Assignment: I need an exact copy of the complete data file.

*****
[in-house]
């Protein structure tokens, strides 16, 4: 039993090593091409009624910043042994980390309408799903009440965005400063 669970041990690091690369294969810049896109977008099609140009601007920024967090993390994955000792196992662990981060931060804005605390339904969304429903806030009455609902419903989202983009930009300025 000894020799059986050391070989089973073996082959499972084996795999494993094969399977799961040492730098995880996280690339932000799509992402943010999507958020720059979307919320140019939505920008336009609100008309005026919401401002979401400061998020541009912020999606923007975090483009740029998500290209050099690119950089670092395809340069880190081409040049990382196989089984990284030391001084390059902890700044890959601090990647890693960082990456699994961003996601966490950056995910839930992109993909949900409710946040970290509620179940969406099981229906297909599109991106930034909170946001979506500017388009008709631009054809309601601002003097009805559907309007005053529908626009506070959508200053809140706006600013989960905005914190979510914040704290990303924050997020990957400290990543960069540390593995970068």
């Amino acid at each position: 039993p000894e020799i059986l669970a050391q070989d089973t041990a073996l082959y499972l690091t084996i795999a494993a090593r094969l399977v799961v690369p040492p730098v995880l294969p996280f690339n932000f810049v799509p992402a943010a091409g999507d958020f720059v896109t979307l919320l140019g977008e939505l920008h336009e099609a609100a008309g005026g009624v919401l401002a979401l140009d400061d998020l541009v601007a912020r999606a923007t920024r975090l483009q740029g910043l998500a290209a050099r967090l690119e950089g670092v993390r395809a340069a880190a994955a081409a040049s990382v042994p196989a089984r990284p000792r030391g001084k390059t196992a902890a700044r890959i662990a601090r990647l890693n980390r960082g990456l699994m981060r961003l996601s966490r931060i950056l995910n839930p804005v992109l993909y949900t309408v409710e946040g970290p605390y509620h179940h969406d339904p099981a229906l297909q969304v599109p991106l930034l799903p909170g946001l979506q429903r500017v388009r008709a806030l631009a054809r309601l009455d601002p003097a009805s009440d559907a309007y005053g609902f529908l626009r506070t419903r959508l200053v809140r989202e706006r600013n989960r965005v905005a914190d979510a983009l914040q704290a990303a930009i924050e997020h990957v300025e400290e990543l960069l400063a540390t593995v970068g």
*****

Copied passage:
[in-house]
């Protein structure tokens, strides 16, 4: 039993090593091409009624910043042994980390309408799903009440965005400063 669970041990690091690369294969810049896109977008099609140009601007920024967090993390994955000792196992662990981060931060804005605390339904969304429903806030009455609902419903989202983009930009300025 000894020799059986050391070989089973073996082959499972084996795999494993094969399977799961040492730098995880996280690339932000799509992402943010999507958020720059979307919320140019939505920008336009609100008309005026919401401002979401400061998020541009912020999606923007975090483009740029998500290209050099690119950089670092395809340069880190081409040049990382196989089984990284030391001084390059902890700044890959601090990647890693960082990456699994961003996601966490950056995910839930992109993909949900409710946040970290509620179940969406099981229906297909599109991106930034909170946001979506500017388009008709631009054809309601601002003097009805559907309007005053529908626009506070959508200053809140706006600013989960905005914190979510914040704290990303924050997020990957400290990543960069540390593995970068």
């Amino acid at each position: 039993p000894e020799i059986l669970a050391q070989d089973t041990a073996l082959y499972l690091t084996i795999a494993a090593r094969l399977v799961v690369p040492p730098v995880l294969p996280f690339n932000f810049v799509p992402a943010a091409g999507d958020f720059v896109t979307l919320l140019g977008e939505l920008h336009e099609a609100a008309g005026g009624v919401l401002a979401l140009d400061d998020l541009v601007a912020r999606a923007t920024r975090l483009q740029g910043l998500a290209a050099r967090l690119e950089g670092v993390r395809a340069a880190a994955a081409a040049s990382v042994p196989a089984r990284p000792r030391g001084k390059t196992a902890a700044r890959i662990a601090r990647l890693n980390r960082g990456l699994m981060r961003l996601s966490r931060i950056l995910n839930p804005v992109l993909y949900t309408v409710e946040g970290p605390y509620h179940h969406d339904p099981a229906l297909q969304v599109p991106l930034l799903p909170g946001l979506q429903r500017v388009r008709a806030l631009a054809r309601l009455d601002p003097a009805s009440d559907a309007y005053g609902f529908l626009r506070t419903r959508l200053v809140r989202e706006r600013n989960r965005v905005a914190d979510a983009l914040q704290a990303a930009i924050e997020h990957v300025e400290e990543l960069l400063a540390t593995v970068g």